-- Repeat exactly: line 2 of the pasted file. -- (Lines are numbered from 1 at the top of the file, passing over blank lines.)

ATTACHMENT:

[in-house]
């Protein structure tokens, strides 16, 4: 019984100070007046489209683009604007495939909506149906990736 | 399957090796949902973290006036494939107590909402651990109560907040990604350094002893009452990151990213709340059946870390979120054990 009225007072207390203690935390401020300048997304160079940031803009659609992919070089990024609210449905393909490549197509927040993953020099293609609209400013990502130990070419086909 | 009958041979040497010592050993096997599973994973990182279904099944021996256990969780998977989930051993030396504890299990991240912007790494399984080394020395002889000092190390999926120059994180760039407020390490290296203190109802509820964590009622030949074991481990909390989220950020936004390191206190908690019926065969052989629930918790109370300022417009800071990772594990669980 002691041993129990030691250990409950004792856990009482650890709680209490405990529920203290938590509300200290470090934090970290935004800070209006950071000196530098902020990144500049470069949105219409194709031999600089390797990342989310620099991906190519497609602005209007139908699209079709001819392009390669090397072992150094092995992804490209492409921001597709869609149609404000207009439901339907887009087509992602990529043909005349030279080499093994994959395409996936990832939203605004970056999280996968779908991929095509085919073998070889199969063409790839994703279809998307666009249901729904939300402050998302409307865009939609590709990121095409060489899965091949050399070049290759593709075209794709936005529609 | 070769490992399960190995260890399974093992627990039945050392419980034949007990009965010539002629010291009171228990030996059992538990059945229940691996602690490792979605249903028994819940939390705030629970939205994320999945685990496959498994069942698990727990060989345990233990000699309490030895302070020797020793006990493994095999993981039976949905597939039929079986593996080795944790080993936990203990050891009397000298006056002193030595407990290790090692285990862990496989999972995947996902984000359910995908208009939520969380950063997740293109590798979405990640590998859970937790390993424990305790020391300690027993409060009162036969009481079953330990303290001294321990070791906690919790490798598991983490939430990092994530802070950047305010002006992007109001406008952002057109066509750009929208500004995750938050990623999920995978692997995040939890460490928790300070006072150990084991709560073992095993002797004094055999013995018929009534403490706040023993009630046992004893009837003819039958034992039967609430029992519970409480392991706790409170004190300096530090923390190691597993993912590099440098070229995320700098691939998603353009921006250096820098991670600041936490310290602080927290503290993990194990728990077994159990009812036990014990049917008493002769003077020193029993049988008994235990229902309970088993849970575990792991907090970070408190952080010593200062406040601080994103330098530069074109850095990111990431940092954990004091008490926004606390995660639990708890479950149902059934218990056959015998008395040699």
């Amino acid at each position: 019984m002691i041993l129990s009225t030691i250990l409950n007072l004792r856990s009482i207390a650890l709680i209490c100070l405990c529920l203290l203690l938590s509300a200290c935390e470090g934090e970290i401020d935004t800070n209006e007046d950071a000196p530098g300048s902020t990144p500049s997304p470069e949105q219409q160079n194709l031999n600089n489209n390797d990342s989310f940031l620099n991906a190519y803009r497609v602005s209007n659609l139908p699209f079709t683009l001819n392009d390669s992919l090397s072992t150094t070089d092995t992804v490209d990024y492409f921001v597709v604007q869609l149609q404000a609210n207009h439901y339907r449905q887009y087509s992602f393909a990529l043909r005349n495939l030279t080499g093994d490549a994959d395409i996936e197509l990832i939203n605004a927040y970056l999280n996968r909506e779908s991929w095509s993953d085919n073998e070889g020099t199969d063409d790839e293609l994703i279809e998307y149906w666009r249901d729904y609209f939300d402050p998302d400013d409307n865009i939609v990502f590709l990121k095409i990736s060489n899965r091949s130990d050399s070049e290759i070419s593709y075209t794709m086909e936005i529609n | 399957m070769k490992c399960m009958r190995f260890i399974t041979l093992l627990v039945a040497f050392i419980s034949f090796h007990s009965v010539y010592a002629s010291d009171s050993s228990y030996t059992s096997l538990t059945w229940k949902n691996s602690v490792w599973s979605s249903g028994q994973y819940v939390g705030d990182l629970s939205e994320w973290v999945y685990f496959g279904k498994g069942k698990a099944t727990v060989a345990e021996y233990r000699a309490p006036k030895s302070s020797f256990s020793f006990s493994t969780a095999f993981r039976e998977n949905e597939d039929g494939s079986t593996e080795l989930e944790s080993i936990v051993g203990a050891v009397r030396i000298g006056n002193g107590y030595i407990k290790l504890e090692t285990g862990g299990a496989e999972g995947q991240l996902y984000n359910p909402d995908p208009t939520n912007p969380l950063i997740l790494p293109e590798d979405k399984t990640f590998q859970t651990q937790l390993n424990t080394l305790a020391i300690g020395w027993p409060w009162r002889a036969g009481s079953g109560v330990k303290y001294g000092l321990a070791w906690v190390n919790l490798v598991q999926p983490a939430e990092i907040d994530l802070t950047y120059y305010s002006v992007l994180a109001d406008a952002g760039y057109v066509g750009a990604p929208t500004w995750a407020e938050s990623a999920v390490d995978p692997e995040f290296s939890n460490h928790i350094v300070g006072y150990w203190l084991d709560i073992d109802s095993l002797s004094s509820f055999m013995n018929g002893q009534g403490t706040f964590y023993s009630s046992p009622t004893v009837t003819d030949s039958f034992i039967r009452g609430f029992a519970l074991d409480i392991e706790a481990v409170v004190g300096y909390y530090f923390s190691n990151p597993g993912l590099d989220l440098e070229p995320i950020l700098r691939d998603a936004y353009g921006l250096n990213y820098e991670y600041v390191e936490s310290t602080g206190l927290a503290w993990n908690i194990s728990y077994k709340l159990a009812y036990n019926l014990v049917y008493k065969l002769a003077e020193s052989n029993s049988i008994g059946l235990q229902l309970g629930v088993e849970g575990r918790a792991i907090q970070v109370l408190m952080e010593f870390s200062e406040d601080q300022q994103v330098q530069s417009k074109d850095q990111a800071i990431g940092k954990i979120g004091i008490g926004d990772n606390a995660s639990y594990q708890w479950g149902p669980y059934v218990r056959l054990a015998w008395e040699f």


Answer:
């Protein structure tokens, strides 16, 4: 019984100070007046489209683009604007495939909506149906990736 | 399957090796949902973290006036494939107590909402651990109560907040990604350094002893009452990151990213709340059946870390979120054990 009225007072207390203690935390401020300048997304160079940031803009659609992919070089990024609210449905393909490549197509927040993953020099293609609209400013990502130990070419086909 | 009958041979040497010592050993096997599973994973990182279904099944021996256990969780998977989930051993030396504890299990991240912007790494399984080394020395002889000092190390999926120059994180760039407020390490290296203190109802509820964590009622030949074991481990909390989220950020936004390191206190908690019926065969052989629930918790109370300022417009800071990772594990669980 002691041993129990030691250990409950004792856990009482650890709680209490405990529920203290938590509300200290470090934090970290935004800070209006950071000196530098902020990144500049470069949105219409194709031999600089390797990342989310620099991906190519497609602005209007139908699209079709001819392009390669090397072992150094092995992804490209492409921001597709869609149609404000207009439901339907887009087509992602990529043909005349030279080499093994994959395409996936990832939203605004970056999280996968779908991929095509085919073998070889199969063409790839994703279809998307666009249901729904939300402050998302409307865009939609590709990121095409060489899965091949050399070049290759593709075209794709936005529609 | 070769490992399960190995260890399974093992627990039945050392419980034949007990009965010539002629010291009171228990030996059992538990059945229940691996602690490792979605249903028994819940939390705030629970939205994320999945685990496959498994069942698990727990060989345990233990000699309490030895302070020797020793006990493994095999993981039976949905597939039929079986593996080795944790080993936990203990050891009397000298006056002193030595407990290790090692285990862990496989999972995947996902984000359910995908208009939520969380950063997740293109590798979405990640590998859970937790390993424990305790020391300690027993409060009162036969009481079953330990303290001294321990070791906690919790490798598991983490939430990092994530802070950047305010002006992007109001406008952002057109066509750009929208500004995750938050990623999920995978692997995040939890460490928790300070006072150990084991709560073992095993002797004094055999013995018929009534403490706040023993009630046992004893009837003819039958034992039967609430029992519970409480392991706790409170004190300096530090923390190691597993993912590099440098070229995320700098691939998603353009921006250096820098991670600041936490310290602080927290503290993990194990728990077994159990009812036990014990049917008493002769003077020193029993049988008994235990229902309970088993849970575990792991907090970070408190952080010593200062406040601080994103330098530069074109850095990111990431940092954990004091008490926004606390995660639990708890479950149902059934218990056959015998008395040699």